Standing tall in both stature and reputation, Julius Boros was born to Hungarian parents in Bridgeport, Connecticut in 1920. Looking back on his career, modern golfers can learn quite a bit from his approach to the game, as well as his perseverance over adversities more serious than a standard sand trap.
For those looking to rise to the top of the game at a later age, consider that Boros first became a full time professional at the age of 29 and continued to compete at the highest level well into his 50s Swing Easy and Hit Hard Boros won over 18 PGA tour events including the 1968 PGA Championship, which make him the first 48 year old to win a major at the time. He continued to play well past his prime, battling a heart condition (which ultimately took his life) and passing the expertise onto his son Guy, who is an active golfing professional. Quick to the draw and open to innovative ideas Boros commonly lived on the edge with his motto "swing easy, but always hit hard."
His fast lifestyle and conservative approach to the game helped him earn a variety of friends and allies in the game at all levels. His victory in the 1952 and 1963 U.S. Open Championships along with the 1968 PGA Championship solidified his spot as one of the all time American golfing greats. The Fluid Swing of Julius Boros Here's an old video of his swing powered by Youtube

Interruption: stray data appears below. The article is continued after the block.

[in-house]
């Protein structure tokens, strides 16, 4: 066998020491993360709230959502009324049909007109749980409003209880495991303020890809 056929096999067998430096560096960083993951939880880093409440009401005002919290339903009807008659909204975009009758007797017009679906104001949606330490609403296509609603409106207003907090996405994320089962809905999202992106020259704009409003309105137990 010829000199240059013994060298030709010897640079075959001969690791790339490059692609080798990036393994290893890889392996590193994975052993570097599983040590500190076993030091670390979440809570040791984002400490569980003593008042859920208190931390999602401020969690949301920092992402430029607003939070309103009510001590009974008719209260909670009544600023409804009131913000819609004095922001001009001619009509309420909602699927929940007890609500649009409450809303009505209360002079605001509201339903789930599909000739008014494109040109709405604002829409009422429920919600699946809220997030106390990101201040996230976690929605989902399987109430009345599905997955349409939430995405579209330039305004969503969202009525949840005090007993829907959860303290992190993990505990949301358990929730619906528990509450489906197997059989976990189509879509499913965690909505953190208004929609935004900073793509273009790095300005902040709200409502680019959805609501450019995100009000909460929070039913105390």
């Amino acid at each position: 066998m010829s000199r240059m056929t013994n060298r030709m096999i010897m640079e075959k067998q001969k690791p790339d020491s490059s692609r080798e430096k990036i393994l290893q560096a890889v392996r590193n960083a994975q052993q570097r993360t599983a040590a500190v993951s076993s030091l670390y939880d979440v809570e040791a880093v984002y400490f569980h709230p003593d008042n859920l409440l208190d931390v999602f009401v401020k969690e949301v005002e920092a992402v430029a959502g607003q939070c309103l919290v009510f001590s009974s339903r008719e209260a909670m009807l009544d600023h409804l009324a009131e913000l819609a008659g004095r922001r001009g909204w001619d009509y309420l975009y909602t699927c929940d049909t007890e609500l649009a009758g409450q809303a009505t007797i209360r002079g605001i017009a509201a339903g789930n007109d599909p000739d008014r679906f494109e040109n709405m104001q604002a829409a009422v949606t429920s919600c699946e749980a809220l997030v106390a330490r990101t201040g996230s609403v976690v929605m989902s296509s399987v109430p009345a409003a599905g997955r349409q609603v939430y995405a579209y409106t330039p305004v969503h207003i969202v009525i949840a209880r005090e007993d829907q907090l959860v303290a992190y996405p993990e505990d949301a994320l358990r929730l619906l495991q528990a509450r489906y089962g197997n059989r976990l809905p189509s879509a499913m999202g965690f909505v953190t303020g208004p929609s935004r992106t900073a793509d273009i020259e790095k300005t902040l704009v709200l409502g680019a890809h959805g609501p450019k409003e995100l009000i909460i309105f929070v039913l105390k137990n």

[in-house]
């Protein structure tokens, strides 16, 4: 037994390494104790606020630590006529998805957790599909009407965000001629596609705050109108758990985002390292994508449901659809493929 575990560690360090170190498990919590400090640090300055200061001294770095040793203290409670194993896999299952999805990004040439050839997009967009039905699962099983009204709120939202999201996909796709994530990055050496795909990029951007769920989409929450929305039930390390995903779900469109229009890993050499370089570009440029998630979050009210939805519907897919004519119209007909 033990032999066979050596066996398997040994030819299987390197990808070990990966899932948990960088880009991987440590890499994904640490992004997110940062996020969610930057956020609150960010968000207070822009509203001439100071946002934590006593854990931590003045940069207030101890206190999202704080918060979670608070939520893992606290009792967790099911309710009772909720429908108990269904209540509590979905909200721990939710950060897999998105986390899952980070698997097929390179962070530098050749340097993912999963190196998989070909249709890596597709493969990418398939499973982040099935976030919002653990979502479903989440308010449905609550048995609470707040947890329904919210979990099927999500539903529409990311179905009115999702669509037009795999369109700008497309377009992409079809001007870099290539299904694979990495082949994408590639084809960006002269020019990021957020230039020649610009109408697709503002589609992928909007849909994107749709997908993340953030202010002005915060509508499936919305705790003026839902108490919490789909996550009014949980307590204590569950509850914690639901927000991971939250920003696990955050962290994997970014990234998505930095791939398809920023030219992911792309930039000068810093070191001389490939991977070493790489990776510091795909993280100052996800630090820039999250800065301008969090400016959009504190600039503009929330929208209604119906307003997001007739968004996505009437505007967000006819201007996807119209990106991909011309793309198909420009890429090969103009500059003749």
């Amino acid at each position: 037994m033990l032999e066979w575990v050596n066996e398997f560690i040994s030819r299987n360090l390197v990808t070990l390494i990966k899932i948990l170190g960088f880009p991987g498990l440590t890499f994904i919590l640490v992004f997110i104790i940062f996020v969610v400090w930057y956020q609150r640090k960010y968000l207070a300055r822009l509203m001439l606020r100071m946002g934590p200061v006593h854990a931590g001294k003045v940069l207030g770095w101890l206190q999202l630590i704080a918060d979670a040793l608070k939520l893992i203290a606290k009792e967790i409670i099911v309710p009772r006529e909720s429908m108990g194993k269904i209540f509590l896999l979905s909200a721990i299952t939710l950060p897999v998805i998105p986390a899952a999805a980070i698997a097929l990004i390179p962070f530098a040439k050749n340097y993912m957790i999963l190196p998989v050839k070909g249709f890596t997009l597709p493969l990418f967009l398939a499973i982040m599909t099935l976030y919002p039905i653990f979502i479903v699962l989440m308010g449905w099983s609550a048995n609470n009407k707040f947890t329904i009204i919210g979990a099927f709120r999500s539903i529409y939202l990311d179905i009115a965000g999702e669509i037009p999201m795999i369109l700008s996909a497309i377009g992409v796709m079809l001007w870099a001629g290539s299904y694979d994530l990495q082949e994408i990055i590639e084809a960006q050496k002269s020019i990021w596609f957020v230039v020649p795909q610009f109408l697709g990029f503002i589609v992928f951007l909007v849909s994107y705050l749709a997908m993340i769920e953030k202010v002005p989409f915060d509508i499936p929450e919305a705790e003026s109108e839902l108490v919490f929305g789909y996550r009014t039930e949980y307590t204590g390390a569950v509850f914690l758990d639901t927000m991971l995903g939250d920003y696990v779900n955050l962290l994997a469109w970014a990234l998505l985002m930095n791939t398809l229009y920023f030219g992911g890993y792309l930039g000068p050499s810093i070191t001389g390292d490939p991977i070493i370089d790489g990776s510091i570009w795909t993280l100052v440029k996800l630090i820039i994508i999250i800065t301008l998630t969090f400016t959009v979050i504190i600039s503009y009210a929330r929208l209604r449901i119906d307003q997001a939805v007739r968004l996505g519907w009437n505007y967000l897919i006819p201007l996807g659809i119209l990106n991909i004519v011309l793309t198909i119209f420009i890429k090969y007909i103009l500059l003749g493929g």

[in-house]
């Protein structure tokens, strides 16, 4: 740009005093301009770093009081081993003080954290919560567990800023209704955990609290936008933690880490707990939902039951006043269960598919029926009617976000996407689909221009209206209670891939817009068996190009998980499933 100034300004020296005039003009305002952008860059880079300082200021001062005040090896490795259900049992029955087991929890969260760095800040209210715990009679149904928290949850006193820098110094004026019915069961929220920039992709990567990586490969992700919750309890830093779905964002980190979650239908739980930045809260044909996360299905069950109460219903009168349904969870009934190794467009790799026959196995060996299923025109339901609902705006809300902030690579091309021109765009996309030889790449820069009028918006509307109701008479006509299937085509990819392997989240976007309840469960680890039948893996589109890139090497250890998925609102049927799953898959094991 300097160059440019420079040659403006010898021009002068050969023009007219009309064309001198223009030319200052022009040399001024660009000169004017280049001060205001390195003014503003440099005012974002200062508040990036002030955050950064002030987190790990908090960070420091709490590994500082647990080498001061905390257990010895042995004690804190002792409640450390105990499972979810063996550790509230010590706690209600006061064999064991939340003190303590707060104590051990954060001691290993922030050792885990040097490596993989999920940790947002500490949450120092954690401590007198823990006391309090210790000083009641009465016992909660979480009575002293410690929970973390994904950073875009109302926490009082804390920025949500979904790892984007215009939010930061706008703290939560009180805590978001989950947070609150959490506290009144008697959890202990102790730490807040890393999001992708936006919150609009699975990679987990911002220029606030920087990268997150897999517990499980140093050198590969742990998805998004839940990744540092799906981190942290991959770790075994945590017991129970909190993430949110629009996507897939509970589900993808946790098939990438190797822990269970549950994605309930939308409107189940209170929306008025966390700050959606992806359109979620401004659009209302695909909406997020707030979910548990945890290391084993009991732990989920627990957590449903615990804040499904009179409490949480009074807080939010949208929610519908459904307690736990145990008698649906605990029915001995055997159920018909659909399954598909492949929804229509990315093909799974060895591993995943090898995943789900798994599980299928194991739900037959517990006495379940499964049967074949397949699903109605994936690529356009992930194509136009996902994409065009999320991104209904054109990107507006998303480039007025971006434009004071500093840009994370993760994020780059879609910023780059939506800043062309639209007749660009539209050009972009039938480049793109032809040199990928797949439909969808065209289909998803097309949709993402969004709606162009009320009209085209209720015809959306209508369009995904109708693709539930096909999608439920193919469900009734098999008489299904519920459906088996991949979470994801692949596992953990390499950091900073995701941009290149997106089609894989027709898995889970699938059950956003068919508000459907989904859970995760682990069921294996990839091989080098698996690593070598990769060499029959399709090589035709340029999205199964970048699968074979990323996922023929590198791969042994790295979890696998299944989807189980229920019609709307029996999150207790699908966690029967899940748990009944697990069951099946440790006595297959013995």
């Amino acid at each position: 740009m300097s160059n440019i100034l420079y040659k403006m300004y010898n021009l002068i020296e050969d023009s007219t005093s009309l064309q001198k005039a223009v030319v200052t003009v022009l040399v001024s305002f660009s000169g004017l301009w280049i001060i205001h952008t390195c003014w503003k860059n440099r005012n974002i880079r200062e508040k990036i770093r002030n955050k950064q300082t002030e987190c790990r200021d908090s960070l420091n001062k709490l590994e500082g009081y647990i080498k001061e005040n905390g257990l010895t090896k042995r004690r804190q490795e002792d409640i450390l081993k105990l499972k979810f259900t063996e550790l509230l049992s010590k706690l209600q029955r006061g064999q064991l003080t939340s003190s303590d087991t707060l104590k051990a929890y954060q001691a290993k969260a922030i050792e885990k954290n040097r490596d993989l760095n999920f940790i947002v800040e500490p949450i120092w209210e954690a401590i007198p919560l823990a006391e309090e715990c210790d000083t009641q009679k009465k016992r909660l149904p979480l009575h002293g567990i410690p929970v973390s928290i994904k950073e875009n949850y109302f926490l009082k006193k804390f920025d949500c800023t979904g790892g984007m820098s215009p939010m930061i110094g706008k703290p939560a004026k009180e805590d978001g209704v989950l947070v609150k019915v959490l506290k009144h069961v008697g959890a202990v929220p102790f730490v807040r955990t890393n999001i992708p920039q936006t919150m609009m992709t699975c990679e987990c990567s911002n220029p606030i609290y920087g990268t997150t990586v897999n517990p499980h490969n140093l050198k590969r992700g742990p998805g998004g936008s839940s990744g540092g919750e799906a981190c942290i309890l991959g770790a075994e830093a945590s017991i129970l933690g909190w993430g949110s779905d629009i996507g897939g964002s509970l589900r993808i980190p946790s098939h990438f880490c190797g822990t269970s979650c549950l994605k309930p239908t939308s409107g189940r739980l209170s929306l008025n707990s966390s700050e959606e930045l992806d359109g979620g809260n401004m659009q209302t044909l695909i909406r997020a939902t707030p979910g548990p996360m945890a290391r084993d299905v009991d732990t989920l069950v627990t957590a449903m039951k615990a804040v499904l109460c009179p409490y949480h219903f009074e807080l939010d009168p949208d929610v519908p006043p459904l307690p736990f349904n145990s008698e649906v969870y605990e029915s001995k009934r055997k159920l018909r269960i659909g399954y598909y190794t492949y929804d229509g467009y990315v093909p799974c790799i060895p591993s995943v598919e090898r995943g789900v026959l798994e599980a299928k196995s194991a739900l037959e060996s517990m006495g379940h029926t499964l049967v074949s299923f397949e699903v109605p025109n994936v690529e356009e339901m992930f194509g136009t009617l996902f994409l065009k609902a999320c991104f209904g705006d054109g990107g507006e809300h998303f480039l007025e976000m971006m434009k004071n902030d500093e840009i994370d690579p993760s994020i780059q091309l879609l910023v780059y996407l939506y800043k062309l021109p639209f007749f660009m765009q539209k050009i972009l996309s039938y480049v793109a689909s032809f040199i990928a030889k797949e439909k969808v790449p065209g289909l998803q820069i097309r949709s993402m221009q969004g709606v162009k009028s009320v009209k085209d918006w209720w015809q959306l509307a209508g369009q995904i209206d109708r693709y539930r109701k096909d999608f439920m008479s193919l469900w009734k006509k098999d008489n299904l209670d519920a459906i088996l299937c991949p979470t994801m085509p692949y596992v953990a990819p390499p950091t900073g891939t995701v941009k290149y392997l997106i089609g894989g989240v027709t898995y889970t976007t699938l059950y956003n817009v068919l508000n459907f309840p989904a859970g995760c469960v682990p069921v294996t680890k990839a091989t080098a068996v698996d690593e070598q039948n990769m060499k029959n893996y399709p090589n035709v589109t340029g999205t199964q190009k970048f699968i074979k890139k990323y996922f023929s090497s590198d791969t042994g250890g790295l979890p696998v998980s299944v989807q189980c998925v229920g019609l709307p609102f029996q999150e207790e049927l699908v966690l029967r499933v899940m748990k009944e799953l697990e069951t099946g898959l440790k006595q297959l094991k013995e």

The Hungarian Take a walk through the countryside in Hungary and you're unlikely to come very many professional golf courses. While Boros is a Hungarian by birth, he took his culture's unique competitive approach and immersed himself in what was a Western European and American game in Connecticut. Competing against more polished players, he continually refined his game until he competed at the highest level, working to earn a spot in the Golfing Hall of Fame decades later. Mentor to the Game Never driven by monetary goals, he nonetheless led the tour in earnings in both 1952 and 1955, while also earning over $1 million in his career from prize money.
While some professionals of his stature only entered the very best tournament, he continued to actively compete in smaller events, visiting courses and friends who he knew best, including the Carolina PGA Championship and the Arlington Open. As he served as a teacher to his young son and a mentor to countless aspiring players, Boros actively competed at the highest levels of the Senior Tour, winning the Senior Championship in both 1971 and 1977. While America remained in a disco craze, Boros was laser focused on developing his short game, playing in tournaments well into the 1980s and continuing to serve as an ambassador for the development of modern golf. His legacy lives on today through his son, his accomplishments and his unique approach to the game which has made him a legend in Eastern Europe, and helped to inspire a new generation of Hungarian players to aspire to the top of the game.